12.06.09 3:37 PM ET
December 6: Top 7 Moments from Sunday Talk
Gates and Clinton Clarify Obama’s 2011 Deadline: There Is No Deadline
There’s been a bit of confusion over Obama’s announcement on Afghanistan this week—as far as when the troops will come home—with the president pinpointing a specific date of July 2011. Defense Secretary Robert Gates and Secretary of State Hillary Clinton were on backpedal duty Sunday making the rounds on multiple shows, including this appearance on Meet the Press, where the two reiterated that the date is more of a transition target to begin withdrawal rather than a “ locked in,” “drop-dead deadline.”
Someone Actually Asks Karzai What He Thinks of Obama Plan
We’ve finally heard what President Obama thinks is the best way to handle the war in Afghanistan—more troops and a deadline to pull out in two years—but what does the president of Afghanistan think? President Hamid Karzai shared this thoughts with CNN’s Christiane Amanpour: Not so fast. While Karzai promised to try his best to take back the wheel in 2011, he hinted that it was not going to be easy.
Palin Pokes Fun at ‘Ragin’ Cajun’ Carville, Matalin Amused
Who’s the best bald man to manage a Sarah Palin campaign: Steve Schmidt or James Carville? Palin went even more “rogue” (yes, that’s possible) on her book tour Saturday with an attempt at standup comedy at the Gridiron Dinner. The former Alaska governor cracked a joke about Carville much to the amusement of his wife across the aisle, Mary Matalin, who says on State of the Union, that a “funny feminine feminist” is a lot to “pack into a beautiful package.” And Carville also admits that spending time with Palin wouldn’t be the worst thing in the world.
Sharon Waxman Ruins Jeff Zucker’s Sunday
With the news last week that Comcast and GE reached a deal for the cable giant to take majority ownership of NBC Universal, what does it mean for Jeff Zucker? The official word is that Zucker will keep his job, but The Wrap’s Sharon Waxman, appearing on Reliable Sources, tells Howard Kurtz that may be a smokescreen for Comcast’s real plans for the often-criticized president and CEO of NBC.
Gates: No Bin Laden Intel for Years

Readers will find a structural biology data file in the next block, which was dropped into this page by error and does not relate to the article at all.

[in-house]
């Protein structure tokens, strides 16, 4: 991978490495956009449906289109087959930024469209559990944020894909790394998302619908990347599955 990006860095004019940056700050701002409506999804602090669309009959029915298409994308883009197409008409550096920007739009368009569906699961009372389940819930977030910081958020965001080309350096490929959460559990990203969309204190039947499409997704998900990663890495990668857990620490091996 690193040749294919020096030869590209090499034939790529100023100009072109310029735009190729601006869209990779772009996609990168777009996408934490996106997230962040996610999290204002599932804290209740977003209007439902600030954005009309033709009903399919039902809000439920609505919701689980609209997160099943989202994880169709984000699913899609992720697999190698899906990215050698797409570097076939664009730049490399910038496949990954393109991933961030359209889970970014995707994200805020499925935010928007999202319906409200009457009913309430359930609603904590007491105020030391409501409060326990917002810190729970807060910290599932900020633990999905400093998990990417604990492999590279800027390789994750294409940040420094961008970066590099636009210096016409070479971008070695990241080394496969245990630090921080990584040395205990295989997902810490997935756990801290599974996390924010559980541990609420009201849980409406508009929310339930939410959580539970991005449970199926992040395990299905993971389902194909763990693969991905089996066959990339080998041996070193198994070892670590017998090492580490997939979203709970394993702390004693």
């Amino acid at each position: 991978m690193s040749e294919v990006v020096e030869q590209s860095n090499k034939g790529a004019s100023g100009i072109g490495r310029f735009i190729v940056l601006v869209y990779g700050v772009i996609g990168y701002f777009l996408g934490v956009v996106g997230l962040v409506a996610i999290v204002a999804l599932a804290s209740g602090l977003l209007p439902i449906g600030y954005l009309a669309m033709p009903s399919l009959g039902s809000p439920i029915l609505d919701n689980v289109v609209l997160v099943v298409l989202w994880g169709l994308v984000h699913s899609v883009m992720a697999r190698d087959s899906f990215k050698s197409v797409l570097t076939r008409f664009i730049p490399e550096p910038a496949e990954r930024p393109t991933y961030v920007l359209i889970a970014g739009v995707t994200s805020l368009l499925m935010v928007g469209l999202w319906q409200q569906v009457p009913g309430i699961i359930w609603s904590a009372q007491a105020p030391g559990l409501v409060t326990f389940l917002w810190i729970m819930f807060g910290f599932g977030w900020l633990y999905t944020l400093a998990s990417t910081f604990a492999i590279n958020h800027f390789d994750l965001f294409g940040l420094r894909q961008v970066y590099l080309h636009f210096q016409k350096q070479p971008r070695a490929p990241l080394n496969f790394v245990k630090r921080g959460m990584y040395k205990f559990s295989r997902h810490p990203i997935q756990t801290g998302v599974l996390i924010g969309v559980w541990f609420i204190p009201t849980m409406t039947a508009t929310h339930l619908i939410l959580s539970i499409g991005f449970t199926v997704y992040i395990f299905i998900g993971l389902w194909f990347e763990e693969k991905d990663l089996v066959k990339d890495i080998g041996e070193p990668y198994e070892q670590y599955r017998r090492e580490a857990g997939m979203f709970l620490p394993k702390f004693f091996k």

Obama kicked up the war effort in Afghanistan this week announcing a troop surge and an exit strategy, but does this mean we might finally capture Osama bin Laden? Not really, according to Secretary of Defense Robert Gates. Gates says on This Week With George Stephanopoulos that we haven't had any solid intelligence on his location in a few "years." So if that’s true, where is National Security Adviser James Jones getting his information that bin Laden "is somewhere in North Waziristan?”
McCain All (Forced?) Smiles About Palin
On Meet the Press, David Gregory prodded Sen. John McCain about his former running mate and her future in the Republican Party. Despite claims in her book of being thrown under the bus, he says he’s nothing but “proud” of her. Proud, and entertained by the attacks on someone he says the media also considers “irrelevant.”
Does the Media Have a ‘Crashergate’ Exit Strategy?
Afghanistan is the talk of the political world this week, but right up there in the media’s coverage of the war was the infamous party-crashing couple Tareq and Michaele Salahi (to say nothing of a certain golfer’s domestic troubles). On This Week With George Stephanopoulos, Nation editor Katrina vanden Heuvel says she’s worried that coverage of the incident has gone a bit too far and someone needs to hold an intervention, because the media is “addicted to silliness.” To which the producers of This Week might add, “so is the audience.”
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